Samurai Flamenco 08 — Rhino Attraction

Last week’s episode took a turn towards the supernatural, with Dr. Torture and his Army of Evil making an appearance. It seemed to fly in the complete opposite direction of all the show had done up until this point.

But now, with multiple supernatural monsters appearing in a single week, it still feels like Samurai Flamenco is holding fast to its roots as an absurd comedy about a superhero in a world that doesn’t need one. If anything, its sense of absurdity has only been heightened:


Attraction to rhinos? Yeah…


Then we get scenes like these four grown men playing on a playground, playing at being superheroes. I love the guy with the laptop sitting on the slide.


The show remains firmly grounded in the real world as well. Even the victims don’t believe the stories of an army of evil, and are more confused than afraid when they’re kidnapped.

We even get a cabinet meeting in response to the army of evil’s appearance, in which the prime minister appears to keep nodding off. After Samurai Flamenco’s successful battles, they determine the army of evil is no threat and schedule the meetings for only every other week. What a depressingly realistic response.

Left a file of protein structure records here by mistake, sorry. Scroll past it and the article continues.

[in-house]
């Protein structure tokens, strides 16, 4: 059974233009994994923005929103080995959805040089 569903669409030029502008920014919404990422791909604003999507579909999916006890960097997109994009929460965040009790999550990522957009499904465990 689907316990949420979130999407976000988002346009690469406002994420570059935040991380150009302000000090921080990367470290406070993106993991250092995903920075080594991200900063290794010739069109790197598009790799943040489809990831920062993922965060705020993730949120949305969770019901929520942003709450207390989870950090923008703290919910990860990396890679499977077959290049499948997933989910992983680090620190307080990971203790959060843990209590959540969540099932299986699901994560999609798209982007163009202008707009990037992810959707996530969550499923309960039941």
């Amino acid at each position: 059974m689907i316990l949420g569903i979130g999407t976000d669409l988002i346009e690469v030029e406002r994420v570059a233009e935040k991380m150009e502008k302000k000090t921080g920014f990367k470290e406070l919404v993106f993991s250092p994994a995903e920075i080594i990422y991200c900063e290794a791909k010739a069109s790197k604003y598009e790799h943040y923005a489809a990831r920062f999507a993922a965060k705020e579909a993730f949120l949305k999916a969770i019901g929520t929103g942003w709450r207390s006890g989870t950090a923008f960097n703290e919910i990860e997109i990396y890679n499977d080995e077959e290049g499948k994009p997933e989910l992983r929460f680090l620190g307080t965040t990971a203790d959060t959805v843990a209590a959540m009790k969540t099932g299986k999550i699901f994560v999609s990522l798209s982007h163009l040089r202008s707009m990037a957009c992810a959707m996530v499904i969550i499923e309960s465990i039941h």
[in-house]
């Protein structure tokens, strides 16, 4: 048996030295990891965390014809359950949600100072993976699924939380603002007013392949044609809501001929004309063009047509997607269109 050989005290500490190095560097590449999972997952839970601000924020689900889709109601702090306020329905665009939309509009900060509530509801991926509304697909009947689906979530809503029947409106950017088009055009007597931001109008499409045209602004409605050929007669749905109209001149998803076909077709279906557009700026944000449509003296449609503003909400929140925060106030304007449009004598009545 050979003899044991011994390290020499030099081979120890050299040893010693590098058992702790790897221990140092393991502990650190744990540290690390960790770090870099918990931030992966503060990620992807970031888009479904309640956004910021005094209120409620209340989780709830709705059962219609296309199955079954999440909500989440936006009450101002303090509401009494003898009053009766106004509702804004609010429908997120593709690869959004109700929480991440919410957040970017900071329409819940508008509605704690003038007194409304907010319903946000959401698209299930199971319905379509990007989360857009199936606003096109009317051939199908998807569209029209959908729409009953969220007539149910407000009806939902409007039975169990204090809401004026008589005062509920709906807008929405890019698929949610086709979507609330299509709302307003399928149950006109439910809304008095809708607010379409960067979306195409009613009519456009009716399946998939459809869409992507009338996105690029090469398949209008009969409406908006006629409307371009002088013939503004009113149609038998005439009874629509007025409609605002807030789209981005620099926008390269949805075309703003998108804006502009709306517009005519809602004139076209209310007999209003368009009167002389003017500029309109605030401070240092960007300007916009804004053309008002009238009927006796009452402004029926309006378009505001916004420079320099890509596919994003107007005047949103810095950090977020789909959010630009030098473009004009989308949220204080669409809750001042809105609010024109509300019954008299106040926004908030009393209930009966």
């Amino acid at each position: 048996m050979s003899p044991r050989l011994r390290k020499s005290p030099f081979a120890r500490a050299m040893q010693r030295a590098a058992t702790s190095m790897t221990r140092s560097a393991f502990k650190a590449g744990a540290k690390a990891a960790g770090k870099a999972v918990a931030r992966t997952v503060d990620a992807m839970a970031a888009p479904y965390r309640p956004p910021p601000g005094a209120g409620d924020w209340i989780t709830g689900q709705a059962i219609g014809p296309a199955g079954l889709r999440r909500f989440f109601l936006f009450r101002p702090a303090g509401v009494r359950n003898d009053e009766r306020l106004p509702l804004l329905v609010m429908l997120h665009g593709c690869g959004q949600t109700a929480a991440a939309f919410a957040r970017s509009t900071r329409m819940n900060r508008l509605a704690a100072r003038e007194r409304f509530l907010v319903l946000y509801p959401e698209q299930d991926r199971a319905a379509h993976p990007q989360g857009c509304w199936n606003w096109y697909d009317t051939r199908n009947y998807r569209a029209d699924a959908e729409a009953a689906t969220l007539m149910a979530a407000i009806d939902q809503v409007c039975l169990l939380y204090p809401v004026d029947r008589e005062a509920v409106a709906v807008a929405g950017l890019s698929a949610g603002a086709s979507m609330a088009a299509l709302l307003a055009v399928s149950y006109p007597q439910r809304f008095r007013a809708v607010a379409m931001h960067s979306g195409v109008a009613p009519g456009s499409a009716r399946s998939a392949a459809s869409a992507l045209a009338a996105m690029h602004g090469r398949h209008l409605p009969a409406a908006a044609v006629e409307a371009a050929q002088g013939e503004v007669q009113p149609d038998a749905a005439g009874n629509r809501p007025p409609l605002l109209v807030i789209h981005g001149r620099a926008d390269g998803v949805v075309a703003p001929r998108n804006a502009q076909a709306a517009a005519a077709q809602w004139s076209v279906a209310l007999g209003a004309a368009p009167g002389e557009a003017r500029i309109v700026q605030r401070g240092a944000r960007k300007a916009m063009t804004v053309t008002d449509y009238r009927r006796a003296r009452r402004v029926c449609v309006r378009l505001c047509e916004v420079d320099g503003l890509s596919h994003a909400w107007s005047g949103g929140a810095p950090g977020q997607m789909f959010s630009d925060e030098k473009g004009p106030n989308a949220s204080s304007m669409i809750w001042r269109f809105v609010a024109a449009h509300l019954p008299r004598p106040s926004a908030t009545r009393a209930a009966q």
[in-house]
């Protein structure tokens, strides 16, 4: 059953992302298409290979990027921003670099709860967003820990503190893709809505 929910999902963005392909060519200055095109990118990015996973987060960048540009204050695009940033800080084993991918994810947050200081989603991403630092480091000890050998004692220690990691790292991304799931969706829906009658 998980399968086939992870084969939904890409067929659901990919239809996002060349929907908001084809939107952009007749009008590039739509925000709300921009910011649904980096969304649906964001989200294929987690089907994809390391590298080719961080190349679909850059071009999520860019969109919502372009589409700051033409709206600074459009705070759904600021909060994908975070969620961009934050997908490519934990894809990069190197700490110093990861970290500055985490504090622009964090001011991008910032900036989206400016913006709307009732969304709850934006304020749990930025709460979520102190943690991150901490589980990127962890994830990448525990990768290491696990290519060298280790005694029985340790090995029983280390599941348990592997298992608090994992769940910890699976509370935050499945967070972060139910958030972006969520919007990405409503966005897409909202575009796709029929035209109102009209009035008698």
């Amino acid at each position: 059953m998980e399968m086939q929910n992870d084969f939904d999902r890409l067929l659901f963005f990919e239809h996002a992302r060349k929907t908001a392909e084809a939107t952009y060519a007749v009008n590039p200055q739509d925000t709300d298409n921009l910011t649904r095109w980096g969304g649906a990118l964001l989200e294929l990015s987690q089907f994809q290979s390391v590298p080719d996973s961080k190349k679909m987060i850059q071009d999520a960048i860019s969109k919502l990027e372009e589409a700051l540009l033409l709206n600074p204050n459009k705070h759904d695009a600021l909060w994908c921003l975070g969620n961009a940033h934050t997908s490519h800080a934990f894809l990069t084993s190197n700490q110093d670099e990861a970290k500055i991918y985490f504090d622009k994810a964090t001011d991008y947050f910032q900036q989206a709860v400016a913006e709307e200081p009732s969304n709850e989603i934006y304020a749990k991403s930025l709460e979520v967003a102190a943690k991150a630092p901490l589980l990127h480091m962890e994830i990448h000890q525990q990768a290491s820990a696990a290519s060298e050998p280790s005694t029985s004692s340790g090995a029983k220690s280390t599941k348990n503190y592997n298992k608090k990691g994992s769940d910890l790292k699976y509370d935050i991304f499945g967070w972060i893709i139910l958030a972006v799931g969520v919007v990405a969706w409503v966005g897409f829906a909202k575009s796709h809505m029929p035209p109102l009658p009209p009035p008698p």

Furthermore, Samurai Flamenco’s new weapon is double-sided tape. It’s hard to take that too seriously.

The characters reactions are not what you would expect in a superhero show either. Samurai Flamenco is concerned about the lives of the monsters he’s stopping.


And Flamenco Girl’s only beef with the villains is that they give Samurai Flamenco more attention than her.

Last week it appeared we’d be in for a big change with the appearance of an enemy, but Samurai Flamenco has retained its main appeal despite the substantial changes in the plot.

4 thoughts on “Samurai Flamenco 08 — Rhino Attraction

  1. I don’t know if I can get behind this show anymore. For me, part of its charm was its adherence to reality, and how heroism doesn’t have to necessarily be large and overblown. Now with its absurd evil army; the show seems to have gone over to the super stylistic approach. Show dropped.

    1. I still like it (even more, I think… I actually disliked the first episode) but I can understand where you’re coming from. It does appear to be a rapid about-face.

  2. I really enjoyed the realism of Samurai Flamenco but I’m still holding faith that the directors will still pull through in the end to pull off this massive switch.

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